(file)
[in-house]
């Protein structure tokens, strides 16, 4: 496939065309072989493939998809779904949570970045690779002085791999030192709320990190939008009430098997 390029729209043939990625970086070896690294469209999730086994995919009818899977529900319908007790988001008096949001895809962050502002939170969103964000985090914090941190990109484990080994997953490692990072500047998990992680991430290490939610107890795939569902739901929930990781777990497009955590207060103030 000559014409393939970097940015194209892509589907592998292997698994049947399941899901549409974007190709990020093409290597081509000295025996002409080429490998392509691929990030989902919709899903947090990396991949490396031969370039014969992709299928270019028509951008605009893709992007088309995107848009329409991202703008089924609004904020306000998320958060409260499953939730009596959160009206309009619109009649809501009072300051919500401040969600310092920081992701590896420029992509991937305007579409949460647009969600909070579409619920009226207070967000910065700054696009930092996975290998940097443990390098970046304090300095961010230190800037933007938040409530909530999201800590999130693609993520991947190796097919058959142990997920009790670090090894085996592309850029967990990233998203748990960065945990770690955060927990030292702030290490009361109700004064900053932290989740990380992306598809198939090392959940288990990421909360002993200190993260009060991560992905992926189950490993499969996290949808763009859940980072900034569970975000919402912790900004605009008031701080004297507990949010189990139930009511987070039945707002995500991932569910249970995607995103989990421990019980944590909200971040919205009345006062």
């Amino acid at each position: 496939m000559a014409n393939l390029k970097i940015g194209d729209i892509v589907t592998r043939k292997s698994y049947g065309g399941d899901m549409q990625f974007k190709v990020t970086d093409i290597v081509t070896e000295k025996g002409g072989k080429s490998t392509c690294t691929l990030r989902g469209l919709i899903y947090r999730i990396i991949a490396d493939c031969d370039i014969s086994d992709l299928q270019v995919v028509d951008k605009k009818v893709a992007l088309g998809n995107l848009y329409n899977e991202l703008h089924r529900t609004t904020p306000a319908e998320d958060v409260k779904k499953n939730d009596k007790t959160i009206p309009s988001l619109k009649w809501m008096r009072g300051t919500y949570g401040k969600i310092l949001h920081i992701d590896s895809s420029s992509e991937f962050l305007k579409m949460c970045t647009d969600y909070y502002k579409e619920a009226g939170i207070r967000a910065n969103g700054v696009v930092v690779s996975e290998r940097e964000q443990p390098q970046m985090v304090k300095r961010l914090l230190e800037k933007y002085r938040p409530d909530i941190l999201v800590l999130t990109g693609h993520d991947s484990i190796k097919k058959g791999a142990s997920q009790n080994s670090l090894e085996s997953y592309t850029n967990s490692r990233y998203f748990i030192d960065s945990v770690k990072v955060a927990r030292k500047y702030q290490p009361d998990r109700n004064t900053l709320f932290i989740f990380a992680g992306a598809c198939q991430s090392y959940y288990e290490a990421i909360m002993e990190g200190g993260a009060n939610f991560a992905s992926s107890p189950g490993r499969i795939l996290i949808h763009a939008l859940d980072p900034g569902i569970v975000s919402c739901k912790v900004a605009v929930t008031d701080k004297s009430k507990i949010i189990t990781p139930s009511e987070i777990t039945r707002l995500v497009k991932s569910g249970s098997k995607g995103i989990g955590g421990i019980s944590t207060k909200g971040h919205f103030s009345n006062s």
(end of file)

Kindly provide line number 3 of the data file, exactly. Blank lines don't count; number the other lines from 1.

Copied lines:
């Amino acid at each position: 496939m000559a014409n393939l390029k970097i940015g194209d729209i892509v589907t592998r043939k292997s698994y049947g065309g399941d899901m549409q990625f974007k190709v990020t970086d093409i290597v081509t070896e000295k025996g002409g072989k080429s490998t392509c690294t691929l990030r989902g469209l919709i899903y947090r999730i990396i991949a490396d493939c031969d370039i014969s086994d992709l299928q270019v995919v028509d951008k605009k009818v893709a992007l088309g998809n995107l848009y329409n899977e991202l703008h089924r529900t609004t904020p306000a319908e998320d958060v409260k779904k499953n939730d009596k007790t959160i009206p309009s988001l619109k009649w809501m008096r009072g300051t919500y949570g401040k969600i310092l949001h920081i992701d590896s895809s420029s992509e991937f962050l305007k579409m949460c970045t647009d969600y909070y502002k579409e619920a009226g939170i207070r967000a910065n969103g700054v696009v930092v690779s996975e290998r940097e964000q443990p390098q970046m985090v304090k300095r961010l914090l230190e800037k933007y002085r938040p409530d909530i941190l999201v800590l999130t990109g693609h993520d991947s484990i190796k097919k058959g791999a142990s997920q009790n080994s670090l090894e085996s997953y592309t850029n967990s490692r990233y998203f748990i030192d960065s945990v770690k990072v955060a927990r030292k500047y702030q290490p009361d998990r109700n004064t900053l709320f932290i989740f990380a992680g992306a598809c198939q991430s090392y959940y288990e290490a990421i909360m002993e990190g200190g993260a009060n939610f991560a992905s992926s107890p189950g490993r499969i795939l996290i949808h763009a939008l859940d980072p900034g569902i569970v975000s919402c739901k912790v900004a605009v929930t008031d701080k004297s009430k507990i949010i189990t990781p139930s009511e987070i777990t039945r707002l995500v497009k991932s569910g249970s098997k995607g995103i989990g955590g421990i019980s944590t207060k909200g971040h919205f103030s009345n006062s």